Washing dishes for his keep, Stoddard plots vengeance against Valance, through lawful means, by putting him in jail, the proper and civilized way to deal with miscreants. Not so genteel or bourgeois as Stoddard, Doniphan warns the lawyer that, “Out here, a man settles his own problem,” exactly, replies Stoddard, what Valance believes. Doniphan, a hard, tough and crusted settler carving his fortune from a dry, desert land, has no use for justice with a legal fiction of legislative acts within a territorial law. Justice comes from the barrel of a gun when a crime is committed against the real or the personal property of a man or woman, or against a “super-real” property of theirs, namely the right to be left unharmed and treated honestly.

Stoddard, meek and inexperienced with guns or violence, as one of the only lawyers in the territory south of the picket-wire, becomes enraptured with the attempt to organize a territorial government aiming toward statehood. The small farmers and ranchers, raising crops, sheep, horses and cattle, desire a government to secure their property lines, to preserve their crops and herds against the free-ranging cattle barons who benefit from lawless roaming to strengthen their stock and keep them fed. In the conflicts of the movie, one of them in the fear Valance has of Doniphan, who Valance leaves alone, the conflict of love enters. Doniphan knows Hallie has moved her affections from him to Stoddard, the noble man of meek body but strong faith in law and good and justice in rightful moral acts. In the climatic breakdown of the movie, Stoddard challenges Valance to a duel on the streets of Shinbone, and wins his immortal fame as “the man who shot Liberty Valance.” Thrown into the leadership of the statehood faction at the territorial convention, Stoddard wants to leave, go home, to the Eastern states, because his faith in humanity, in decency, in the human-made acts of lawgivers failed him. Stoddard's courage to face Valance, and certain death at Valance's hands, proves truly heroic. But it was heroic in the futile and forlorn way that only luck allowed him to survive. His conscience kills him. He is only famous for killing a man.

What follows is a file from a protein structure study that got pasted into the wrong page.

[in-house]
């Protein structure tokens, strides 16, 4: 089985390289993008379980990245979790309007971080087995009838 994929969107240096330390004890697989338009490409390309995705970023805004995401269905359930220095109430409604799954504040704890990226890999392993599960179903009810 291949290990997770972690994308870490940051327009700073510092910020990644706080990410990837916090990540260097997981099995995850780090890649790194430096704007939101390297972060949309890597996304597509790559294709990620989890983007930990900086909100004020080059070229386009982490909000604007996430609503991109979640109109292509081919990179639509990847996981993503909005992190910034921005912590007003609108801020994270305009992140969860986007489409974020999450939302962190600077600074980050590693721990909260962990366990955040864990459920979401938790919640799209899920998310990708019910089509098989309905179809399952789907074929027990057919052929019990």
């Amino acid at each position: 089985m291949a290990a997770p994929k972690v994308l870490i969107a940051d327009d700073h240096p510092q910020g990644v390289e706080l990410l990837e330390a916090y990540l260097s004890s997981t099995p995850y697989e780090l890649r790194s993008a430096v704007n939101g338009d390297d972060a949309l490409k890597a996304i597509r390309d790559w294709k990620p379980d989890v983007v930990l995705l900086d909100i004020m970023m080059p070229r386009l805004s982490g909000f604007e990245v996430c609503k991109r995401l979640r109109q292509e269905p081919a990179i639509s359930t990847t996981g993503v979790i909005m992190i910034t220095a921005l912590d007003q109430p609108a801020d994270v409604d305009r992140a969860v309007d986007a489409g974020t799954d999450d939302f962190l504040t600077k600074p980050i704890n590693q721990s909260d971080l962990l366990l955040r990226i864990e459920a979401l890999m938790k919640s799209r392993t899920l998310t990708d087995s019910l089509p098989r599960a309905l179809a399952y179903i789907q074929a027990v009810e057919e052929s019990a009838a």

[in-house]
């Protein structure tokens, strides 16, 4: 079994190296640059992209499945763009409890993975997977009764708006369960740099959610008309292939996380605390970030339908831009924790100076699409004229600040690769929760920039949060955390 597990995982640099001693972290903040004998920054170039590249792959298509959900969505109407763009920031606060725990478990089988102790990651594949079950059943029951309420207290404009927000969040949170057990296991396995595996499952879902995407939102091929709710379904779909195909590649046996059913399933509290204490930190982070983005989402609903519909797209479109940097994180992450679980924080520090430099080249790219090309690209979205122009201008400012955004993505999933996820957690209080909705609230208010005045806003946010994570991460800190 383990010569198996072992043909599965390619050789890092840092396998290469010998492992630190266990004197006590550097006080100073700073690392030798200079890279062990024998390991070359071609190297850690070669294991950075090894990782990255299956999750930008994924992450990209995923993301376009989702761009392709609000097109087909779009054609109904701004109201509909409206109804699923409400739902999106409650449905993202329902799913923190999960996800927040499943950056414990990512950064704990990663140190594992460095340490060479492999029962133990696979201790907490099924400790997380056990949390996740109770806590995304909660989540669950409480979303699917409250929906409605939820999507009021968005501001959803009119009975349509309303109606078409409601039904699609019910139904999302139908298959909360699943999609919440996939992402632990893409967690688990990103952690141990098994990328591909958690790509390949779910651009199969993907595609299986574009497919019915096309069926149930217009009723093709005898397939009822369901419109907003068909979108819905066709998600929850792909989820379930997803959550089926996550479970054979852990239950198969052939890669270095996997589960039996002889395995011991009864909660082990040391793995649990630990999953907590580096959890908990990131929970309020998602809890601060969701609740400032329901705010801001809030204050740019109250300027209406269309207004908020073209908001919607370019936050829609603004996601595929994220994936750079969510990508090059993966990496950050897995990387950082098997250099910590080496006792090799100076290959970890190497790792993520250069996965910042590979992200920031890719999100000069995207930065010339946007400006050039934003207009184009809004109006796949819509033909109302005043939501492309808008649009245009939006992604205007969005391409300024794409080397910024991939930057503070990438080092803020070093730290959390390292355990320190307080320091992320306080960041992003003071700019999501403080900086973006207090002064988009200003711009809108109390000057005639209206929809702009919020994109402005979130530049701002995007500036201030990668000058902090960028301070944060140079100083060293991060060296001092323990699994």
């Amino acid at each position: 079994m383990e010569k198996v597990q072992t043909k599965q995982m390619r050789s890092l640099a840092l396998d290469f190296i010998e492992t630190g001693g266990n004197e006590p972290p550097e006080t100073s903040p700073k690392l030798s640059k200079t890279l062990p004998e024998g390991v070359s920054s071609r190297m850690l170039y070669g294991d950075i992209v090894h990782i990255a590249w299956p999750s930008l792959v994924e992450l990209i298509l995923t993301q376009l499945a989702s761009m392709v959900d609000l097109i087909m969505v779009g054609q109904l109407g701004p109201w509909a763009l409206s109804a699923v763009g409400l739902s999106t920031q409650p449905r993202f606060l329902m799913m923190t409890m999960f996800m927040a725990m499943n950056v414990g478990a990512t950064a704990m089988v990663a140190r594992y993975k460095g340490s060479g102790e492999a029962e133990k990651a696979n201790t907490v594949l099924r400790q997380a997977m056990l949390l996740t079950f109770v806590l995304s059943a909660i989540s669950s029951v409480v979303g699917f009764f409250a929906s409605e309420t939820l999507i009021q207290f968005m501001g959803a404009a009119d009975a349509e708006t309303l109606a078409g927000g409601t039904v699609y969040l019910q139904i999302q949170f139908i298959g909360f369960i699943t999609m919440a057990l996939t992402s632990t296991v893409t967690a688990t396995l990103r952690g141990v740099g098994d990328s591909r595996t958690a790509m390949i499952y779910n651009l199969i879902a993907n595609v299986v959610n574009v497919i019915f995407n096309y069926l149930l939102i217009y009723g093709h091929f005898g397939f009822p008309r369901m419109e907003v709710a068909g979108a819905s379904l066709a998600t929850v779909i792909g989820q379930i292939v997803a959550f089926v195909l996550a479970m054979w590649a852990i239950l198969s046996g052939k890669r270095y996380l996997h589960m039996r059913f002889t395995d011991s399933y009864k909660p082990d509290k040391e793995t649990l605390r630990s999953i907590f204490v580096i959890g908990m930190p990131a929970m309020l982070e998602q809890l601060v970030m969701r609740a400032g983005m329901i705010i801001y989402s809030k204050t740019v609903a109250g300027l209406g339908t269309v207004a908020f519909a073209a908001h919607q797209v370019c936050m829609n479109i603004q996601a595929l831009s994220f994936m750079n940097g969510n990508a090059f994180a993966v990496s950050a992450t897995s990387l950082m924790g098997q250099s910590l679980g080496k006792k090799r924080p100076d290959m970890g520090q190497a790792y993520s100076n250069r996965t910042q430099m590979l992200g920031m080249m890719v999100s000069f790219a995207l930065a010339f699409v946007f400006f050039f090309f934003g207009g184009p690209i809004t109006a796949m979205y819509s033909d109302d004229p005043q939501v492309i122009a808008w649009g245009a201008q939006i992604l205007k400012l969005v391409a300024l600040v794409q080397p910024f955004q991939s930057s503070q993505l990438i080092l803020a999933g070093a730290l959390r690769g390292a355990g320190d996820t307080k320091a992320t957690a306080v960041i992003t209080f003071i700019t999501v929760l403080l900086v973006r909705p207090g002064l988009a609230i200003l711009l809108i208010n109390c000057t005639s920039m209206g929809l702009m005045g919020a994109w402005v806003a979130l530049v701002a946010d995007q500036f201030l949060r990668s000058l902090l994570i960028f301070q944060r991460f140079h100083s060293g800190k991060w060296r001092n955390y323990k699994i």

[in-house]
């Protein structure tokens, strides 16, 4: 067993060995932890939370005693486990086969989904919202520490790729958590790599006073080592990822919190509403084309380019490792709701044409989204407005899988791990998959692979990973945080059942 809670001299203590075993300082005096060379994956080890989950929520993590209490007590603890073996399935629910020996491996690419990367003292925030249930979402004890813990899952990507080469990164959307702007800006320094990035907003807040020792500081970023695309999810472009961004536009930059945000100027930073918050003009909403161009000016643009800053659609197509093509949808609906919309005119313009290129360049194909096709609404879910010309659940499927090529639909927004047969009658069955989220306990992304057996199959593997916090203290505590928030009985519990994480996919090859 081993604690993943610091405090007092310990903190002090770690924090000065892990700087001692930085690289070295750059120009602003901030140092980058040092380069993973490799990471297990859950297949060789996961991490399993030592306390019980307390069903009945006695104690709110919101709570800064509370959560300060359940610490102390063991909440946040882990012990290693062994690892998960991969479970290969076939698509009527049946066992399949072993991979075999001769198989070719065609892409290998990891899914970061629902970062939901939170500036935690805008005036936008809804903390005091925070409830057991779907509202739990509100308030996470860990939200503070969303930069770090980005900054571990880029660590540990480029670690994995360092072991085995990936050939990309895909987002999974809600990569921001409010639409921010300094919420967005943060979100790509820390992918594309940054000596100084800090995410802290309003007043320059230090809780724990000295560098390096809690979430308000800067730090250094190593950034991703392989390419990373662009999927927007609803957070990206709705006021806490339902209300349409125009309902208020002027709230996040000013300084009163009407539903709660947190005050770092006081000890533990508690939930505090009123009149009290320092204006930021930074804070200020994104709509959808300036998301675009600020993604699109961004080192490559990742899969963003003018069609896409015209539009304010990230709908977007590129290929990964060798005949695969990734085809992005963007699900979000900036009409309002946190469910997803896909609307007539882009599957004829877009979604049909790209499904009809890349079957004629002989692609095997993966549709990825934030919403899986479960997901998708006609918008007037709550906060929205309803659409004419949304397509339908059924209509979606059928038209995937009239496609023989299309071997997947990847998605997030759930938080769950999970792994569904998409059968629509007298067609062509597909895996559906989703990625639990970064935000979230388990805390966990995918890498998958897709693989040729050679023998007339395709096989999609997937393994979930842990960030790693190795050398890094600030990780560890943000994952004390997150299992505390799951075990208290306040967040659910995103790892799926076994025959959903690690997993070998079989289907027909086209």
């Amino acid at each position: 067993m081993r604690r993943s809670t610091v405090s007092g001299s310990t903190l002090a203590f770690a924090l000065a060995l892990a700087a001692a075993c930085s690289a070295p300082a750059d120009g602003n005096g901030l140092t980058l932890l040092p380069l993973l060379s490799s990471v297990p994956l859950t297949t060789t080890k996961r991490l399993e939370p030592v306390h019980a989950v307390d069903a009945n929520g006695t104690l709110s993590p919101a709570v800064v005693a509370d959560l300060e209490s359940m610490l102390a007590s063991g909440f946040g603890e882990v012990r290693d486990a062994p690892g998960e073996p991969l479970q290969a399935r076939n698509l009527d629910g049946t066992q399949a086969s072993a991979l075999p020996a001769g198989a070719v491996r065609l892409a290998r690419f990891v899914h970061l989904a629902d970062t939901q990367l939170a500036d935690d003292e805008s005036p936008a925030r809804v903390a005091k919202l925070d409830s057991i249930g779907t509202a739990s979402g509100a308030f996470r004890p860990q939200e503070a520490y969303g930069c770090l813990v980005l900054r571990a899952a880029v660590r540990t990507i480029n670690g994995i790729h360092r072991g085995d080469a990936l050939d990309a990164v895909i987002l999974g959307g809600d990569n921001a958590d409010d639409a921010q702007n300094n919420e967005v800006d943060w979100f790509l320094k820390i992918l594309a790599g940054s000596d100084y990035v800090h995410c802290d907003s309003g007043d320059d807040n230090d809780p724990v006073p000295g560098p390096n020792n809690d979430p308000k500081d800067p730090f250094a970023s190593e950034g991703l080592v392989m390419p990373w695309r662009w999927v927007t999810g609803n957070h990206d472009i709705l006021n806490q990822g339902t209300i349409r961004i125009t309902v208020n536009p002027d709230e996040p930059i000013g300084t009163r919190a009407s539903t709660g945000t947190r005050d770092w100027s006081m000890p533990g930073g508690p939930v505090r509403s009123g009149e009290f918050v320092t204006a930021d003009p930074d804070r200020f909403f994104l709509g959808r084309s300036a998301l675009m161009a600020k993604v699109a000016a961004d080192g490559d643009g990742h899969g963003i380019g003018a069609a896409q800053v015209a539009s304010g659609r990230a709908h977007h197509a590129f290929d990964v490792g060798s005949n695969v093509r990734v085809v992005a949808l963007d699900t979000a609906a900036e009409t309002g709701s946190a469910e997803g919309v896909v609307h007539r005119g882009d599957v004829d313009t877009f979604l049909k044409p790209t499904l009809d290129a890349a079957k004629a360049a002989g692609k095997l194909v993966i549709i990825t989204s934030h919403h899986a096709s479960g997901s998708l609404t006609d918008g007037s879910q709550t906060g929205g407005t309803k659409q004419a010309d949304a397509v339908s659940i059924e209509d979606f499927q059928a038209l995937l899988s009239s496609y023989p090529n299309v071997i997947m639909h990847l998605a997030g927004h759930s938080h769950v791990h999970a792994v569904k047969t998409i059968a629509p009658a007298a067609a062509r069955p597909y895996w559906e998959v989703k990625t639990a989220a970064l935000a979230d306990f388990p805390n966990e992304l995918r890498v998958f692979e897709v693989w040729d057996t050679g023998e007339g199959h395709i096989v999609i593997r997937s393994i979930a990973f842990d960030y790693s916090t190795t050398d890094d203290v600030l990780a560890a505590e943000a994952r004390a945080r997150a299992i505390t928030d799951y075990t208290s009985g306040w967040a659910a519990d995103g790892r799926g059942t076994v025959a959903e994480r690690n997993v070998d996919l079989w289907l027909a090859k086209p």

What really happened? And who among all of these characters deserves the right to the anonymous virtues of absolute hero in this Western film American classic? As is said near the end by the publisher, and can be repeated for countless ages, “When the legend becomes fact, print the legend.”

Thursday, April 07, 2011

The Next Effects Needed for a "post-historical age"

Thinking about how to get to the next stage of CepiaClub as a fellowship. Obviously, a libertarian organization devoted to political liberty, market freedoms, justice in law, and a community of interests and values is what Cepiaclub aims to both promote and teach to others. We are merely trying to use humane qualities to engender a more human way of life--less oppressive of any individual or group, more open to opportunities and entrepreneurship, equality in the merits of our character and work ethic, and anchored in the principle of "only by helping others can we truly help ourselves." Peace and prosperity through awareness and more choices. It is a thoroughly difficult proposition to achieve. However, we have already started. How far will it go with others from here?